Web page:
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  Gaibnazarov vs. Fox Featured
On Berchelt-Vargas 2 Undercard


Fazliddin “Fayzi” Gaibnazarov is on the fast track to world title contention. Gaibnazarov, a 2016 Olympic gold medalist for his native Uzbekistan, will face the toughest — and tallest — test of his career against the 6-foot-3 Mykal “The Professor” Fox in a 10-round super lightweight showdown from the Tucson Arena. Fox will have a roughly nine-inch height advantage over Gaibnazarov.

Gaibnazarov-Fox will headline an action-packed slate of fights on ESPN+ — the leading multi-sport streaming service — beginning at 6:30 p.m. ET/3:30 p.m. PT.

The main card, dubbed “Twice as Nice,” will feature a pair of world championship rematches and will be televised live on ESPN and ESPN Deportes at 10 p.m. ET/7 p.m. ET. WBC super featherweight champion Miguel “El Alacrán” Berchelt will make the fifth defense of his belt against Francisco “El Bandido” Vargas in a rematch of their 2017 Fight of the Year contender, won by Berchelt via 11th-round knockout. In the co-feature, WBO junior featherweight champion Emanuel Navarrete will look to repeat the deed against Isaac “Royal Storm” Dogboe in a rematch of their Dec. 8 bout, won by Navarrete via unanimous decision.

Promoted by Top Rank, in association with Peltz Boxing Promotions and Golden Boy Promotions, tickets priced at $102, $77, $52 and $27 can be purchased at any Ticketmaster outlet, online at www.Ticketmaster.com, by phone at (800) 745-3000, or at the Tucson Convention Center ticket office.

“I want the best fighters at 140 pounds, and I want them soon,” Gaibnazarov said. “Fox is a step up for me, but I always rise to the occasion as my opposition gets better. I fought and beat the world’s best fighters as an amateur, and I will do the same as a professional. 2019 is going to be my year.”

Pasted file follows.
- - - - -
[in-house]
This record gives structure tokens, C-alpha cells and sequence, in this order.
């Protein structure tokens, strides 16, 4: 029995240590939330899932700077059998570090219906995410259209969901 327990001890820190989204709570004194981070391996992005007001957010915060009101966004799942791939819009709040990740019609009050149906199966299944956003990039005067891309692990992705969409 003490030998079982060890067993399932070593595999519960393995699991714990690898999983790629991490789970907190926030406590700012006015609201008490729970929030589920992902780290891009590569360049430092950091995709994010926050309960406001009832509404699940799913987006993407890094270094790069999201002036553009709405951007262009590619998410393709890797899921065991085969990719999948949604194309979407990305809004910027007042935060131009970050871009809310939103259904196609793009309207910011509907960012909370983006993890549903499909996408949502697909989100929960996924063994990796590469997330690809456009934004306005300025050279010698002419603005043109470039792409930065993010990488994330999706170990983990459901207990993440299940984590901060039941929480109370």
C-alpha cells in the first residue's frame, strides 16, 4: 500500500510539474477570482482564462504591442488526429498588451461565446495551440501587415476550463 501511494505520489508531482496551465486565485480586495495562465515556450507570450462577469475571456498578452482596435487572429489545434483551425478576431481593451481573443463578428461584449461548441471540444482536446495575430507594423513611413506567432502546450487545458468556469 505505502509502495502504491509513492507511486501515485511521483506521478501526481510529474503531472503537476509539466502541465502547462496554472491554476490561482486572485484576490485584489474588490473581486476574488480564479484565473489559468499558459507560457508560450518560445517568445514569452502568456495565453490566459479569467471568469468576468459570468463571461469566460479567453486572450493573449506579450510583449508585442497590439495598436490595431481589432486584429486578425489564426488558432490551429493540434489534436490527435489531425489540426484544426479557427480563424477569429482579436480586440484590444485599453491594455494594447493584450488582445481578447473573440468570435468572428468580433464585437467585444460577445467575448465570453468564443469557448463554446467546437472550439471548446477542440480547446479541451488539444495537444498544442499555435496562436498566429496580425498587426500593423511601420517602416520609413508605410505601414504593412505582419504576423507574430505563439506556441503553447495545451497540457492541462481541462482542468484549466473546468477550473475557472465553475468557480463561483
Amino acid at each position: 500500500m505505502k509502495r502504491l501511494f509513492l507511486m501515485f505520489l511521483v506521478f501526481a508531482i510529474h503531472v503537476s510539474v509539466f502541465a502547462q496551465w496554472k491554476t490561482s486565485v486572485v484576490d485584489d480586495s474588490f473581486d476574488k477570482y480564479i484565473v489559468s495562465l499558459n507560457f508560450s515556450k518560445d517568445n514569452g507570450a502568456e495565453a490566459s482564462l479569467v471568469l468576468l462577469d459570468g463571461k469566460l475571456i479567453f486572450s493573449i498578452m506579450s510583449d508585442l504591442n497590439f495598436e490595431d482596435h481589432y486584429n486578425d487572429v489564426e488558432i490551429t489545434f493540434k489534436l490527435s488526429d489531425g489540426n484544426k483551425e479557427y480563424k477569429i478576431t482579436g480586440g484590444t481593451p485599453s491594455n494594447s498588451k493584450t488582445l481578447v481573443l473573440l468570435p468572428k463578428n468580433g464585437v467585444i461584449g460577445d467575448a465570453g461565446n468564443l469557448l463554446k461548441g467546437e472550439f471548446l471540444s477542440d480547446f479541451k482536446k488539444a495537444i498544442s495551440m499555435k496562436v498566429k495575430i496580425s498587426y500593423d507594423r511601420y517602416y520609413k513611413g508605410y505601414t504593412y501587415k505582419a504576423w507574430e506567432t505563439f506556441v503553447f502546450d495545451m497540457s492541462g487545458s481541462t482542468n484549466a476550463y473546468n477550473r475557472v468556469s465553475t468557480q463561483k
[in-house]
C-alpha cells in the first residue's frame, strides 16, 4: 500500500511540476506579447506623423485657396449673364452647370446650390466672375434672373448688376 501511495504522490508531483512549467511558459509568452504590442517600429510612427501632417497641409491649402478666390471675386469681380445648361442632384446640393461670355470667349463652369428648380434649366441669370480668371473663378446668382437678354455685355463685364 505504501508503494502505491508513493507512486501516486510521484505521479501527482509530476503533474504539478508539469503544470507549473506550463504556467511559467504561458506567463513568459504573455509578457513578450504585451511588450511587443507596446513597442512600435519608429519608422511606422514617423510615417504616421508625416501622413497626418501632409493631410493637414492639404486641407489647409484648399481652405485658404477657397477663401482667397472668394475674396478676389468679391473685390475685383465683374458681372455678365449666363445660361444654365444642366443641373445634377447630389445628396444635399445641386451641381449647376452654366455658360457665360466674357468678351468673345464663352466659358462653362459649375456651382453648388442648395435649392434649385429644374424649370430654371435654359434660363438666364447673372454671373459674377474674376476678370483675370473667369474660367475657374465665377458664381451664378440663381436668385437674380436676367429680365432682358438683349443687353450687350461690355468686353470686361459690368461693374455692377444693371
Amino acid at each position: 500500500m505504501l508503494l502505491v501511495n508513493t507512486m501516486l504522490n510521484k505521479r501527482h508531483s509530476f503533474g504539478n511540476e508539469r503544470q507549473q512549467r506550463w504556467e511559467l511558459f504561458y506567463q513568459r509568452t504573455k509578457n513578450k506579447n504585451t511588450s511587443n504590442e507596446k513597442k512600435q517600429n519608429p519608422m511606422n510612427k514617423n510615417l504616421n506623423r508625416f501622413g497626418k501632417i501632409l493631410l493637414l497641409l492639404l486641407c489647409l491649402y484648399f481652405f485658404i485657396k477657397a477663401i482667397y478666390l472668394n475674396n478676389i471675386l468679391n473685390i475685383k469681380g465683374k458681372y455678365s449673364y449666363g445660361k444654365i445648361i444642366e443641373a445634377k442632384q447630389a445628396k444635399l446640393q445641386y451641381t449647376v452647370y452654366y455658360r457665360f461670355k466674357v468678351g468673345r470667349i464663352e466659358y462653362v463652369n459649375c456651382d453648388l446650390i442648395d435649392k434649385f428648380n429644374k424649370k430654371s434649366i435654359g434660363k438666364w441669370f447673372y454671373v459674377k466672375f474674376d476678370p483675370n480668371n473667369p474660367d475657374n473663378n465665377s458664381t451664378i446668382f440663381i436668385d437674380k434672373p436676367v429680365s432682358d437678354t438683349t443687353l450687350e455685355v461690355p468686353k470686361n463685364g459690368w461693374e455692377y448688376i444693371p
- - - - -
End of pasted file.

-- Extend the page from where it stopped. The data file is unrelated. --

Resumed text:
“Most guys would take a step down in competition after a loss, but there is nothing to gain from that. Gaibnazorov is not to be taken lightly but neither am I,” Fox said. “I’m looking to secure a win and get back on the ball. An undefeated Olympian is a hell of a choice to try and do that with, but nothing ventured, nothing gained. Plus, the list of guys who will fight me, despite losing, is very short. I’m grateful and looking forward to doing battle with an Olympian.”

Gaibnazarov (7-0, 4 KOs) turned pro in 2017 following a storied amateur career that included a pair of Olympic berths, the gold medal in 2016 and victories over the likes of current promotional stablemate and WBC super lightweight champion Jose Ramirez. He turned pro in scheduled eight-rounders and has yet to be seriously challenged in the paid ranks. After going 3-0 in 2018, he made his 2019 debut on Jan. 19 in Verona, New York, stopping Ricardo Garcia in four rounds.

Fox (19-1, 5 KOs), a native of Forestville, Maryland, has befuddled most of his professional opponents with his long southpaw jab. In his last outing, Feb. 15 in Mulvane, Kansas, the upset-minded Fox was on the short end of a 10-round unanimous decision to top prospect Shohjahon Ergashev. Despite a pair of 98-92 scorecards, many ringside observers believed Fox did enough to earn a draw.



 

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